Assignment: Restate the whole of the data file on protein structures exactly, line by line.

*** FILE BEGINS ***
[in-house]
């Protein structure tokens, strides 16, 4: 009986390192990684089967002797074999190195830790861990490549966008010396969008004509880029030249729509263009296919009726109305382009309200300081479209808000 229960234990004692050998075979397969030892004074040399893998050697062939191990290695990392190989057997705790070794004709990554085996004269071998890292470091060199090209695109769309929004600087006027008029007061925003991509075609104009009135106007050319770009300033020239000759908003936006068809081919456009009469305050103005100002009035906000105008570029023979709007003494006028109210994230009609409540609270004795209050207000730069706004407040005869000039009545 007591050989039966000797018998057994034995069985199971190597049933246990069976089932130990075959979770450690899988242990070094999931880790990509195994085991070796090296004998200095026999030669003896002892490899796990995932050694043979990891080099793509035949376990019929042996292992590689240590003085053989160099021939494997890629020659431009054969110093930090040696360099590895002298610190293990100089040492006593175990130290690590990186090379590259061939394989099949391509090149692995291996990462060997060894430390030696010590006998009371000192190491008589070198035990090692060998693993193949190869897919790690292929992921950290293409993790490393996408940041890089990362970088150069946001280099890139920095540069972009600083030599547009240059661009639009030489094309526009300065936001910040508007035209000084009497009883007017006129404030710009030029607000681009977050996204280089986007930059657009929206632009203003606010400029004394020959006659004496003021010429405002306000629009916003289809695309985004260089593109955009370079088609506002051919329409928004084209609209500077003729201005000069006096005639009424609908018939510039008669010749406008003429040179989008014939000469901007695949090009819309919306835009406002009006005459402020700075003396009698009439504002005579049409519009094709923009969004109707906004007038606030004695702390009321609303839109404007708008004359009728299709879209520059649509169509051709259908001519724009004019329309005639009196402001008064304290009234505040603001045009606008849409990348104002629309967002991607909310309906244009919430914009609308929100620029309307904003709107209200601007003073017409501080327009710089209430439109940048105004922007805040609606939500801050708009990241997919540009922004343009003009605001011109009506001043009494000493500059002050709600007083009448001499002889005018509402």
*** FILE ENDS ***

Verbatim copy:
[in-house]
């Protein structure tokens, strides 16, 4: 009986390192990684089967002797074999190195830790861990490549966008010396969008004509880029030249729509263009296919009726109305382009309200300081479209808000 229960234990004692050998075979397969030892004074040399893998050697062939191990290695990392190989057997705790070794004709990554085996004269071998890292470091060199090209695109769309929004600087006027008029007061925003991509075609104009009135106007050319770009300033020239000759908003936006068809081919456009009469305050103005100002009035906000105008570029023979709007003494006028109210994230009609409540609270004795209050207000730069706004407040005869000039009545 007591050989039966000797018998057994034995069985199971190597049933246990069976089932130990075959979770450690899988242990070094999931880790990509195994085991070796090296004998200095026999030669003896002892490899796990995932050694043979990891080099793509035949376990019929042996292992590689240590003085053989160099021939494997890629020659431009054969110093930090040696360099590895002298610190293990100089040492006593175990130290690590990186090379590259061939394989099949391509090149692995291996990462060997060894430390030696010590006998009371000192190491008589070198035990090692060998693993193949190869897919790690292929992921950290293409993790490393996408940041890089990362970088150069946001280099890139920095540069972009600083030599547009240059661009639009030489094309526009300065936001910040508007035209000084009497009883007017006129404030710009030029607000681009977050996204280089986007930059657009929206632009203003606010400029004394020959006659004496003021010429405002306000629009916003289809695309985004260089593109955009370079088609506002051919329409928004084209609209500077003729201005000069006096005639009424609908018939510039008669010749406008003429040179989008014939000469901007695949090009819309919306835009406002009006005459402020700075003396009698009439504002005579049409519009094709923009969004109707906004007038606030004695702390009321609303839109404007708008004359009728299709879209520059649509169509051709259908001519724009004019329309005639009196402001008064304290009234505040603001045009606008849409990348104002629309967002991607909310309906244009919430914009609308929100620029309307904003709107209200601007003073017409501080327009710089209430439109940048105004922007805040609606939500801050708009990241997919540009922004343009003009605001011109009506001043009494000493500059002050709600007083009448001499002889005018509402």